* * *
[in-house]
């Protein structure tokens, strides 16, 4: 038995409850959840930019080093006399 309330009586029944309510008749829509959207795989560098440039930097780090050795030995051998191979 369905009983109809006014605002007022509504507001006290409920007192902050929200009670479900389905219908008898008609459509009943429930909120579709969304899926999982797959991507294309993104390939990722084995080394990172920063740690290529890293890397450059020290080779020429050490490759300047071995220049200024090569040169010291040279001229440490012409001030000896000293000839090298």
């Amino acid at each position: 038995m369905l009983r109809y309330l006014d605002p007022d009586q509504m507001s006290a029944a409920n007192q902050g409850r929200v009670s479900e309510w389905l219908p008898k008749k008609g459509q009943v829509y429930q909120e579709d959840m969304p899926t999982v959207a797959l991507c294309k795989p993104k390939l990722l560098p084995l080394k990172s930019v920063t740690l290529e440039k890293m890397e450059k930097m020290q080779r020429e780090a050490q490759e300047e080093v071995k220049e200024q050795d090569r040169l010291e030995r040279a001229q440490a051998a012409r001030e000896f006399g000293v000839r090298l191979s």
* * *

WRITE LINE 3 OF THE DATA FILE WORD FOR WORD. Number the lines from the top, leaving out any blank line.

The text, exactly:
């Amino acid at each position: 038995m369905l009983r109809y309330l006014d605002p007022d009586q509504m507001s006290a029944a409920n007192q902050g409850r929200v009670s479900e309510w389905l219908p008898k008749k008609g459509q009943v829509y429930q909120e579709d959840m969304p899926t999982v959207a797959l991507c294309k795989p993104k390939l990722l560098p084995l080394k990172s930019v920063t740690l290529e440039k890293m890397e450059k930097m020290q080779r020429e780090a050490q490759e300047e080093v071995k220049e200024q050795d090569r040169l010291e030995r040279a001229q440490a051998a012409r001030e000896f006399g000293v000839r090298l191979s």